When the movie Barbershop came out in 2002, one of the things that made it so remarkable was its sharp contrast to so many previous films with predominantly African-American casts.
Where other films purported to show "the black experience" in America by spotlighting some of its worst aspects - drugs, gangs, splintered family life, the violence and hopelessness of "the 'hood" - Barbershop featured intelligent - and sometimes hilarious - dialogue among its characters. And those characters were human beings with some depth, facing the same challenges we all do: to get respect, to get ahead, and, if we're lucky, to be loved.
Even though Jesse Jackson and a few other civil rights voices were offended by some of the comments in the movie, most audiences, both black and white - the movie had solid crossover appeal - felt that it honestly represented the characters in a barbershop on Chicago's South Side. They were a diverse bunch with opinions as varied as their skin color (news flash: "black" people actually come in as many varied hues as "white" people do).
The success of that movie begat the inevitable sequel, last year's Barbershop 2: Back in Business, and while the second installment in the franchise featured the same setting, most of the same characters, and some of the same smart dialogue, it broke little or no new ground.
All of which brings us to Showtime's new comedy series, Barbershop, the newest incarnation of the story, which premieres at 10 p.m. tomorrow on the premium cable channel. This one, too, is set in a Chicago barbershop, and while it has many of the same characters, all are portrayed by different actors.
Rapper/actor Ice Cube, who played the lead role of Calvin in both theatrical versions (and who is an executive producer of the series), is replaced here by Omar Gooding. Previously the star of ESPN's short-lived football series Playmakers, Gooding is the younger brother of Oscar-winner Cuba Gooding, Jr., and like his brother, Omar is immensely likable and has stage presence to burn.
Also missing from the TV version is Cedric the Entertainer, who as Eddie, the opinionated and outspoken elder of the shop, had many of the best lines in the movie versions - and most of the comments that annoyed Jesse Jackson. In Showtime's version, he's played by Barry Shabaka Henley, who's appeared in Collateral and Lackawanna Blues.
In the series' first episode, Calvin, owner of the barbershop, is pressured by his wife, Jen, into hiring a sullen thug named Romadal, her "sister's husband's brother's wife's uncle's kid," who just got out of prison.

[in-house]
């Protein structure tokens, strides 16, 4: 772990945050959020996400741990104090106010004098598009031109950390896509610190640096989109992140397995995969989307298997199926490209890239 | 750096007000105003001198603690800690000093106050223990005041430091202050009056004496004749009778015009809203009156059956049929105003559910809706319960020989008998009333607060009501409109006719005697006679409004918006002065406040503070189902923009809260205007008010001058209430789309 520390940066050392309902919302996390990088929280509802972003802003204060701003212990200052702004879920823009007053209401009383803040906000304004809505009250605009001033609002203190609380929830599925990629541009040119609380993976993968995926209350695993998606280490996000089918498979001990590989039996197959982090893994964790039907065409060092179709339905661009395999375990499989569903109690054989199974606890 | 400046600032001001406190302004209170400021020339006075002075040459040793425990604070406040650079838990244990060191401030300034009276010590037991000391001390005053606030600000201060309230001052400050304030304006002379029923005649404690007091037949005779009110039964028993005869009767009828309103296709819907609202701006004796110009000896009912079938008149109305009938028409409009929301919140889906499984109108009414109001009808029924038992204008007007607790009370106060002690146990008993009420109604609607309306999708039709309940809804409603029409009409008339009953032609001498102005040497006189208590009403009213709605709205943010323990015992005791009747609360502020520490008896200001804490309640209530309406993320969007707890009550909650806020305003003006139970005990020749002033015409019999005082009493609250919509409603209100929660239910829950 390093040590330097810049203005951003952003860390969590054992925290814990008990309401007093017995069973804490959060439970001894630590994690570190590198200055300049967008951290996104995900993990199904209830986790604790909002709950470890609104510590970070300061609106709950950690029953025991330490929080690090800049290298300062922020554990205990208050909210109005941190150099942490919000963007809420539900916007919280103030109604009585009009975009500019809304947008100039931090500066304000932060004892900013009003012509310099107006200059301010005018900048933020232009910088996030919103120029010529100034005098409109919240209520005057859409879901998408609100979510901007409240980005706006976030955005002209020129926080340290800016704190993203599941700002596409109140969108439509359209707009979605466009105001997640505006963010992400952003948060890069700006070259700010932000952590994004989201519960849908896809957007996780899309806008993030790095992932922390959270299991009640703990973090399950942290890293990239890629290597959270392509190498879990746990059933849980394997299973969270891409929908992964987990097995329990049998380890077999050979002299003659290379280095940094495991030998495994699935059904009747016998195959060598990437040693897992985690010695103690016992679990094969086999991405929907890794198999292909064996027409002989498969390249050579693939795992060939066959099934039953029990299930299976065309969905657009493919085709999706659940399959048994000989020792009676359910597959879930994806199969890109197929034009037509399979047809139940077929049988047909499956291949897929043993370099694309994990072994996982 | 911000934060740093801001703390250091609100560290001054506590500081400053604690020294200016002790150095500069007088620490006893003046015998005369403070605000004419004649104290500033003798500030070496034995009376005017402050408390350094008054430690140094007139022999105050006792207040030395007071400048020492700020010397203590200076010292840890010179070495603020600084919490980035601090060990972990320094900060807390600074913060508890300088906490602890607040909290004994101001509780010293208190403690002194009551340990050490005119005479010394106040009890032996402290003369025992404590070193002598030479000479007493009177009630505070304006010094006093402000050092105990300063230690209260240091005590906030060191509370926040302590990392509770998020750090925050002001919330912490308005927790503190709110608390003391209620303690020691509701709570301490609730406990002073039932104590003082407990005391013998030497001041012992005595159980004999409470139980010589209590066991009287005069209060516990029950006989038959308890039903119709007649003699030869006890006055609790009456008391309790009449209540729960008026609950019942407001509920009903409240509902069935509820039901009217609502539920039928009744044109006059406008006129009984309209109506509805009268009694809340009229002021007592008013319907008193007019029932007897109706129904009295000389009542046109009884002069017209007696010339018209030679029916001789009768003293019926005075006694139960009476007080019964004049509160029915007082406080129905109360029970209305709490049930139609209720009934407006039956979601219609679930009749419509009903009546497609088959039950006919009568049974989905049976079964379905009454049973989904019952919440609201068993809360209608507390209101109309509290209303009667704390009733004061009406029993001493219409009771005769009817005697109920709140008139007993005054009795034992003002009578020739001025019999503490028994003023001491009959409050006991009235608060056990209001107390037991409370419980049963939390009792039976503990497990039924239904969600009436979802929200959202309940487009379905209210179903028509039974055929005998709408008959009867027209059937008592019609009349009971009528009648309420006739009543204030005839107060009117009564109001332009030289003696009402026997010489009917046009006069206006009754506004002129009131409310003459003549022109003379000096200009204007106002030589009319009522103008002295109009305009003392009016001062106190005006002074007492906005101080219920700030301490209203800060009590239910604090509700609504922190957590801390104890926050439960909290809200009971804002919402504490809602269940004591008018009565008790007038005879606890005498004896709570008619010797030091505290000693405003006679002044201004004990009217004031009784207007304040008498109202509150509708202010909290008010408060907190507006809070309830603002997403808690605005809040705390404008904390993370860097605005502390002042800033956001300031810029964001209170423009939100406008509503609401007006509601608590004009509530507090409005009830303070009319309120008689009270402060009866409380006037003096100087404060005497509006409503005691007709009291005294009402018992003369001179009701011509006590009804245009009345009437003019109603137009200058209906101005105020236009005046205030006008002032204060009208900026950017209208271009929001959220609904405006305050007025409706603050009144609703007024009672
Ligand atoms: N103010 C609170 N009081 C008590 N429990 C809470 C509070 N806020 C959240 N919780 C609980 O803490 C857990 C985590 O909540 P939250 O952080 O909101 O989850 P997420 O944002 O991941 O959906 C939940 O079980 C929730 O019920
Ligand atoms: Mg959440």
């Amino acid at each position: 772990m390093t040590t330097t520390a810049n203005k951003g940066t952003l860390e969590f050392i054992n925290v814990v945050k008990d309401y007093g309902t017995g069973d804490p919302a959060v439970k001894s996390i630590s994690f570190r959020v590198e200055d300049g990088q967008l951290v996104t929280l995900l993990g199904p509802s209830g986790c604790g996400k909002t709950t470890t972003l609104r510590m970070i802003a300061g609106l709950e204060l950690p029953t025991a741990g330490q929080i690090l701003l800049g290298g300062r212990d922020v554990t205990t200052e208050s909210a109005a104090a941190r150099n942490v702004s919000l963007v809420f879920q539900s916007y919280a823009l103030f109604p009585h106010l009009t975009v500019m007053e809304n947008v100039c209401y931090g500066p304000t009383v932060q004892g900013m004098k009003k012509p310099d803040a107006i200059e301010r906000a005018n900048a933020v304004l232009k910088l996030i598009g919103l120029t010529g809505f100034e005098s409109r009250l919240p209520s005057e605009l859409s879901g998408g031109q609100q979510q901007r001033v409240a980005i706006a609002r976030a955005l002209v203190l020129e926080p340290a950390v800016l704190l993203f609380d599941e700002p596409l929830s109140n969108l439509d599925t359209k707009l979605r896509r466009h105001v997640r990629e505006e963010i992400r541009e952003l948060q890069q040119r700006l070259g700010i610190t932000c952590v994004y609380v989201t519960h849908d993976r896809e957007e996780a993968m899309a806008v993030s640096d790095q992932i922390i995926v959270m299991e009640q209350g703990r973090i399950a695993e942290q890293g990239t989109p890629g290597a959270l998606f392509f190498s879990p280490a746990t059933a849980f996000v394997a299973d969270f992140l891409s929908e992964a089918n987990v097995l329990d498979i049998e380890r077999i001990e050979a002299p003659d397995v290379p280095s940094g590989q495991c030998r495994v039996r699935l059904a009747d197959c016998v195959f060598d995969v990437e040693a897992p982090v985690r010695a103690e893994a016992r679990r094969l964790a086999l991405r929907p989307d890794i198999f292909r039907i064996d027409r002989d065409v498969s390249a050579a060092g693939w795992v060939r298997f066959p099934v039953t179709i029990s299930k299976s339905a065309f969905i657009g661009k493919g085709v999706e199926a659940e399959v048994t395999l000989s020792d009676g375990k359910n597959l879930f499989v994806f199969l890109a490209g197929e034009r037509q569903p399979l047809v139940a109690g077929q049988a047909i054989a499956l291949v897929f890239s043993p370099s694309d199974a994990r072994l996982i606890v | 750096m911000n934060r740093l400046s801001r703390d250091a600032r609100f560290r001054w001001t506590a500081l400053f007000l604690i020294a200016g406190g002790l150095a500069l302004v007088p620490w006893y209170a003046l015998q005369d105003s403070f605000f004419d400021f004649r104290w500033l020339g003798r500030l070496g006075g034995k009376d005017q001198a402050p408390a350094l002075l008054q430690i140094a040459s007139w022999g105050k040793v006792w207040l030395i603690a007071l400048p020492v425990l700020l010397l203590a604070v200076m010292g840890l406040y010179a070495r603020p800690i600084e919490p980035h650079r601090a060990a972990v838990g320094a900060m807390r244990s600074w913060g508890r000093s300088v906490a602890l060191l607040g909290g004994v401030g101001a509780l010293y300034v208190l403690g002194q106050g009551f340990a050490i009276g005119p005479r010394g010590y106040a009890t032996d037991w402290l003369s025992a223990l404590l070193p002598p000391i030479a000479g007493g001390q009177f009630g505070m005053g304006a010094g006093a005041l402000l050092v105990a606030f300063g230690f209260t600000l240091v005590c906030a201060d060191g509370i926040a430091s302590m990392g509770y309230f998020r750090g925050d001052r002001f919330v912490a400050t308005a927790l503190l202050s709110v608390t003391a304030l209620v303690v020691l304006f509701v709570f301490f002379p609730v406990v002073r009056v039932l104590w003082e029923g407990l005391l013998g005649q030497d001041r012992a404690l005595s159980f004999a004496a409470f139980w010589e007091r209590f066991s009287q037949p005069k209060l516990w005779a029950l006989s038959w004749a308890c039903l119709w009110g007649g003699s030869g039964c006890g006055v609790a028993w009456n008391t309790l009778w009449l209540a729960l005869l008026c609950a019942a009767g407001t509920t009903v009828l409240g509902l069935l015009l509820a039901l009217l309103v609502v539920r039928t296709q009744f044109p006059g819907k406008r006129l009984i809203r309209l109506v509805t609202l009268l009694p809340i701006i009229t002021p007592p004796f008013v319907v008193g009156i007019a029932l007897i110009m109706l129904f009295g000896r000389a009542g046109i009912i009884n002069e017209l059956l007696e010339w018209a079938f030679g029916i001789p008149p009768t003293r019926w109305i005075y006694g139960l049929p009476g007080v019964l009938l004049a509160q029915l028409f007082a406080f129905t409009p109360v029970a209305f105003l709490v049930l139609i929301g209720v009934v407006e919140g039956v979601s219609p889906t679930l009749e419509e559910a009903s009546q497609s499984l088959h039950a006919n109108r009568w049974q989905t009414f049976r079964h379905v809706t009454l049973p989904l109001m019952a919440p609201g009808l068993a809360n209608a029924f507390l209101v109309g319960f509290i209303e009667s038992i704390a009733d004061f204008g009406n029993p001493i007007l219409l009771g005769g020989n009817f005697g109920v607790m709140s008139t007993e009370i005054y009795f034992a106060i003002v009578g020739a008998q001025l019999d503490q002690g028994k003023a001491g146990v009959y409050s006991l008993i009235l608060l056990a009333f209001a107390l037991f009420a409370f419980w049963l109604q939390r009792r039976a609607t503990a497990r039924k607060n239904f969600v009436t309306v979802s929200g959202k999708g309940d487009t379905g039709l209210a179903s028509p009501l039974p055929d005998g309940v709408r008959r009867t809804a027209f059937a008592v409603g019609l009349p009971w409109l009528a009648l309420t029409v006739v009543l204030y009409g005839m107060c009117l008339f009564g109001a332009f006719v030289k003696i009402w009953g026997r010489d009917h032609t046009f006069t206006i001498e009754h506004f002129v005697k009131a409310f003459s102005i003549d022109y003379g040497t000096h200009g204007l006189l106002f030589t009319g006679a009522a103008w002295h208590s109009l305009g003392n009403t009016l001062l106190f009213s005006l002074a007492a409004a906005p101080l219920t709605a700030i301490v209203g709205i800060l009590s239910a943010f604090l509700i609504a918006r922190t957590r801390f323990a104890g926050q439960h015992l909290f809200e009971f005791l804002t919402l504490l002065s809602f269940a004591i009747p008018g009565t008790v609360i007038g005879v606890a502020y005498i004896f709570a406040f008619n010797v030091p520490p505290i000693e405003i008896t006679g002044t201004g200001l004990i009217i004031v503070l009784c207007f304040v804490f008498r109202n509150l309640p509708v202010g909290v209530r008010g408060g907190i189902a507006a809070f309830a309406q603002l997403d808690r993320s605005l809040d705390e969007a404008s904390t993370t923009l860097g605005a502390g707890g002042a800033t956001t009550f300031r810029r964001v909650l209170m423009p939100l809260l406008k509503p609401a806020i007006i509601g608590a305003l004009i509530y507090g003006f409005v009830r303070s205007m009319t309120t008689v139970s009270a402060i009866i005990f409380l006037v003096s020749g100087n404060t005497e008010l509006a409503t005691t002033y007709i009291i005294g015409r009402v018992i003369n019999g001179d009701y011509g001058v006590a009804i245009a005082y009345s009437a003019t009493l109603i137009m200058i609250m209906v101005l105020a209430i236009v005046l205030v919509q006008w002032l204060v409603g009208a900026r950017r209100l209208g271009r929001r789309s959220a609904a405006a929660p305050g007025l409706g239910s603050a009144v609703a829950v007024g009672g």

None of the barbers at Calvin's shop likes the idea, but most of them are concerned with more immediate problems.
Yinka, a Nigerian immigrant, is trying to figure out why his stilted "dirty talk" isn't impressing the ladies, while Terri, a hot-tempered young woman, is dealing with her anger-management issues. Isaac, the shop's token white barber, is attempting to relate to all his colleagues - especially the attractive Terri.
As people come and go through the shop all day, there are plenty of discussions, jokes, put-downs, and arguments. Unlike most movie-to-TV transitions, the cable version of Barbershop is free to be looser with language than the originals, both of which were rated PG-13.
Unfortunately and disappointingly, most of the show's characters are so broadly drawn they're almost cartoonish, and the exchanges between the characters aren't nearly as witty as the big-screen versions.
Whenever a sticky situation arises, Calvin busts out with what's apparently intended to become a catchphrase for the series: "We need to pull up some chairs; this is goin' to take a while to explain."
After Romadal has been around for a few days, the other barbers conclude that he's not good for business, so they take a secret vote and decide he should be fired. When Calvin shows up one morning, they confront him with their decision.
Faced with a mutiny, Calvin sputters in disbelief.
"What does that $15 stencil job on the window say?" he asks.
"●'Open from 10 to 6 except Monday?'●" offers Isaac helpfully.
"●'We accept food stamps,'●" adds Yinka.
"●'Calvin's,'●" says Calvin. "It says 'Calvin's.' So I don't want to hear nothin' else about Romadal workin' here, OK? This is Calvin's barbershop."
That it is, but unless the show's scripts get a lot better in future episodes, it's one shop that's destined to have plenty of bad hair days - but not many viewers will be around to see them.
Contact Mike Kelly at: mkelly@theblade